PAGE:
A review showed most federal agencies are implementing parts of GAO’s workforce planning framework while others are ignored due to competing priorities and leadership turnover.
Federal agencies have made progress identifying critical gaps in IT and cybersecurity skills among the workforce but have yet to uniformly create plans to address these issues or follow up over time, according to a report from the Government Accountability Office.
Hiring the right people—and enough of them—to handle technically and highly skilled roles like IT management and cybersecurity have proven extremely difficult for the federal government. The result is an age and skills gap that is already causing problems across the public sector.
While Congress passes laws, the administration issues policy and departments develop guidance, the identified actions that need to be taken to fill the workforce gaps are not being implemented widely or consistently, GAO auditors wrote.
Since 2016, GAO has used an evaluation framework that divides the problem into four planning steps, each with two activities that support bolstering the workforce in needed areas like IT and cybersecurity. The eight activities include a focus on identifying workforce skills gaps, developing plans to fill those gaps and continually reassessing those plans, and the overall status of the workforce.
While all 24 CFO Act agencies had at least partially developed competency and staffing requirements and 23 had at least partially assessed gaps in competency and staffing and were reassessing regularly, the remaining five areas suffered from a serious lack of attention from agencies. Most of the other activities saw fewer than four agencies reach the “partially implemented” level.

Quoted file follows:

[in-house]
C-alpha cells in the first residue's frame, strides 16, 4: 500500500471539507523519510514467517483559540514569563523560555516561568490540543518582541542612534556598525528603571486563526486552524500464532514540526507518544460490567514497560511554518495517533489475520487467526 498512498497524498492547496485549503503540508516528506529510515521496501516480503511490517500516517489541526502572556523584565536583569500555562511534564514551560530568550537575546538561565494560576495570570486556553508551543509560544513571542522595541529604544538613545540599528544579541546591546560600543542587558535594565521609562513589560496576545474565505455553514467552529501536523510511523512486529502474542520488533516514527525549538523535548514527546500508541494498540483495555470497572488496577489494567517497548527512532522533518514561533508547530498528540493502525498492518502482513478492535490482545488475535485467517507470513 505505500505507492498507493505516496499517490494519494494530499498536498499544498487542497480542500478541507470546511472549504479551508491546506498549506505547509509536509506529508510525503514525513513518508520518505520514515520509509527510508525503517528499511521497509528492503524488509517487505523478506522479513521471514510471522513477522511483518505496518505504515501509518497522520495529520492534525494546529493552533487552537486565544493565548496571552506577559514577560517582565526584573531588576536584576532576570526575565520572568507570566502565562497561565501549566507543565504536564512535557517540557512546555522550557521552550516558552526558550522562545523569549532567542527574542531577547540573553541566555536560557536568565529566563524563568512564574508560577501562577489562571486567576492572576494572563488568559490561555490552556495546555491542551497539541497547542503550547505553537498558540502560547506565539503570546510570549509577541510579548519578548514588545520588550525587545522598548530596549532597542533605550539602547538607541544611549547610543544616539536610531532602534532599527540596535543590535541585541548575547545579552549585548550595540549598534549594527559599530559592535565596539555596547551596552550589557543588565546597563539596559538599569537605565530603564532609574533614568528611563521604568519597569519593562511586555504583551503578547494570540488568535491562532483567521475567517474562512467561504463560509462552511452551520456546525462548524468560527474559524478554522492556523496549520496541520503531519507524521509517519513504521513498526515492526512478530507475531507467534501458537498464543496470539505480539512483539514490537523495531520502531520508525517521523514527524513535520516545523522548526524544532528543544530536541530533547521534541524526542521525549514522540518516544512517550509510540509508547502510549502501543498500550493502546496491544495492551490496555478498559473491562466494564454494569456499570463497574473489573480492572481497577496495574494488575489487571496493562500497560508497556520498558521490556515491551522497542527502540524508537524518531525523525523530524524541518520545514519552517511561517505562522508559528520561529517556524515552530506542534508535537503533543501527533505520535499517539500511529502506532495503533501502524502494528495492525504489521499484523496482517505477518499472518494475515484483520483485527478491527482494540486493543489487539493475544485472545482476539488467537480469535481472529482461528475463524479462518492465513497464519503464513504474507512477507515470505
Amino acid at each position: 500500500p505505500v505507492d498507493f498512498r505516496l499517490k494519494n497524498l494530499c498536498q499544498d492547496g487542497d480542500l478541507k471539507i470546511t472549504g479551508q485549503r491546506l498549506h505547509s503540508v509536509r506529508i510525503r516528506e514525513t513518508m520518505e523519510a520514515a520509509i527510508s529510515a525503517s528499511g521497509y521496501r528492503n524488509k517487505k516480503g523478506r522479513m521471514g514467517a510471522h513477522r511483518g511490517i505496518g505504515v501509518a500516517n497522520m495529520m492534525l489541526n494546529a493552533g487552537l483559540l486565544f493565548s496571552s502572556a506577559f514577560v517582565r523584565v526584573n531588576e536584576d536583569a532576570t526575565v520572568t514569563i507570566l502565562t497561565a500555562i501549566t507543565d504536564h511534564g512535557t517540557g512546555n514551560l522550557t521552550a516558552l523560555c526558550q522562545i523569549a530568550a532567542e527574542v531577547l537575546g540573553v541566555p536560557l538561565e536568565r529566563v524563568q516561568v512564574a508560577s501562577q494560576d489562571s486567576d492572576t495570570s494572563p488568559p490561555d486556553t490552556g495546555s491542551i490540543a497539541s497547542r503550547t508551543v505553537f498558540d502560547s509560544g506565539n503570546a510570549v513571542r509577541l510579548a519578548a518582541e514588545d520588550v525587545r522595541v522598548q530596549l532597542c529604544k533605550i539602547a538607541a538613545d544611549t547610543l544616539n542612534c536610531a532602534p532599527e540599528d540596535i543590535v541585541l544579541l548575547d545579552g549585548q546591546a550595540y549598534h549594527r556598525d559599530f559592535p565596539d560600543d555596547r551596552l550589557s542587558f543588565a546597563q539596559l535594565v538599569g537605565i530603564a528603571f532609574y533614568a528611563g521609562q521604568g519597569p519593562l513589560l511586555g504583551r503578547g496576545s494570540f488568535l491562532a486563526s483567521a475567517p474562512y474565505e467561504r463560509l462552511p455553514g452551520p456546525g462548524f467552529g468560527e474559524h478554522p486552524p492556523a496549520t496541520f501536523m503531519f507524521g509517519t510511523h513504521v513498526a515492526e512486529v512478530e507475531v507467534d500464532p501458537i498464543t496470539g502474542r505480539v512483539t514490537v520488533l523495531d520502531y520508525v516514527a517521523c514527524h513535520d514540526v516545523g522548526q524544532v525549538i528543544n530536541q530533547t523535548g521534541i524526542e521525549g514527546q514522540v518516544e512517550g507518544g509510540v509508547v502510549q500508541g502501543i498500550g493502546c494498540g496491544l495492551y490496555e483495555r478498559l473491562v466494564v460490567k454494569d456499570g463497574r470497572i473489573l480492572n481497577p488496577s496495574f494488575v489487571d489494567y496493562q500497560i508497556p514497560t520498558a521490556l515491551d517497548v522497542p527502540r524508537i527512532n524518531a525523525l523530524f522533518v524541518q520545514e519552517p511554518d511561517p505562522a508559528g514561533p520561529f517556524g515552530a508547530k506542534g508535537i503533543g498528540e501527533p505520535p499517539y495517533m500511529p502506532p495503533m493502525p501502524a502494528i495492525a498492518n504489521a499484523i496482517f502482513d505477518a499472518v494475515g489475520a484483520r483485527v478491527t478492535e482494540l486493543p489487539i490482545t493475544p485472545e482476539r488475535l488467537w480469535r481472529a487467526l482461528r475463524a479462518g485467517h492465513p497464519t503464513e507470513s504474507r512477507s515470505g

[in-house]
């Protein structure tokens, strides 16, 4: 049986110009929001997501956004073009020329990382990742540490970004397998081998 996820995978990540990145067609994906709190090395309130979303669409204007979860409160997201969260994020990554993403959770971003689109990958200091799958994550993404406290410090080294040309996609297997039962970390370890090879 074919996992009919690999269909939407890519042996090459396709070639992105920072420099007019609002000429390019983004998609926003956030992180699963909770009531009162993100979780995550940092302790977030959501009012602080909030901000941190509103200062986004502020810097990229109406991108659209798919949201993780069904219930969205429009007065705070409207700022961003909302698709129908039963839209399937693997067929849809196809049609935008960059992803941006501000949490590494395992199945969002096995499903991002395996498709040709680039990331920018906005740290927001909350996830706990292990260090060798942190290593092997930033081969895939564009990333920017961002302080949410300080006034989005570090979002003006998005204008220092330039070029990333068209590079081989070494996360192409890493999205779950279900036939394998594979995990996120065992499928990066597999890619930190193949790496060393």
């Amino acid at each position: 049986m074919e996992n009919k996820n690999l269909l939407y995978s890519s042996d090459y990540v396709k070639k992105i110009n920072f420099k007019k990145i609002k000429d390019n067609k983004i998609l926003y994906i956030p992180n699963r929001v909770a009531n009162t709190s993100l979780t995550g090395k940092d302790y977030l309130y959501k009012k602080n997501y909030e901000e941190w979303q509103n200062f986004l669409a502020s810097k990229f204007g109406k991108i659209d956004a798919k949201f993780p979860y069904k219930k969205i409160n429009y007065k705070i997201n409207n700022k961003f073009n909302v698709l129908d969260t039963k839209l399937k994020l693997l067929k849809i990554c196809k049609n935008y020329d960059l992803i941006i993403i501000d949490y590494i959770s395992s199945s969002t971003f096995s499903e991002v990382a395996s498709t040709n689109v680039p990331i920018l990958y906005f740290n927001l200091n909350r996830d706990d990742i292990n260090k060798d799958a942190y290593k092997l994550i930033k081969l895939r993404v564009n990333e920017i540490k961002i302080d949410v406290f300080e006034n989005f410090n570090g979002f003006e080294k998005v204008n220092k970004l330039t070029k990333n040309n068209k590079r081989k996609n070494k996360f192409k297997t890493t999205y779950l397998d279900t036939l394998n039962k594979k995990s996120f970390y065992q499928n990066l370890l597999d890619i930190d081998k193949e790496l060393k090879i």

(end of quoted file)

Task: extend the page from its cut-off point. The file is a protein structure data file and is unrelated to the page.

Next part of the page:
That progress began to wane when it comes to developing and implementing plans to fill those gaps.
The last two areas on the list—monitor the agency’s progress in addressing gaps and report to agency leadership on progress in addressing gaps—were only partially implemented at three agencies. No agencies had substantially or fully implemented those actions.
“Some agencies had made more progress than others,” auditors wrote. “Specifically, while five agencies—Defense, Department of State, [Veterans Affairs], Small Business Administration and [the Social Security Administration]—fully implemented or substantially implemented three or more activities, 11 agencies did not fully implement any of the activities, and 15 agencies did not implement three or more activities.”
The Environmental Protection Agency came in dead last, having only partially implemented one activity, minimally implemented three and yet to begin work on the remaining four.
“Agencies provided various reasons for their limited progress in implementing workforce planning activities, including competing priorities—six agencies—and limited resources—three agencies,” GAO auditors wrote in the report.
Officials from the Office of Personnel Management and the Interior Department also cited leadership turnover as a factor.
“Until agencies make it a priority to fully implement all key IT workforce planning activities, they will likely have difficulty anticipating and responding to changing staffing needs and controlling human capital risks when developing, implementing, and operating critical IT systems,” the report states.
The eight activities, divided into four buckets:
Set the strategic direction for IT workforce planning.
- Establish and maintain a workforce planning process.
- Develop competency and staffing requirements.
Analyze the IT workforce to identify skill gaps.
- Assess competency and staffing needs regularly.
- Assess gaps in competencies and staffing.
Develop strategies and implement activities to address IT skill gaps.
- Develop strategies and plans to address gaps in competencies and staffing.
- Implement activities that address gaps.
Monitor and report progress in addressing IT skill gaps.
- Monitor the agency’s progress in addressing gaps.
- Report to agency leadership on progress in addressing gaps.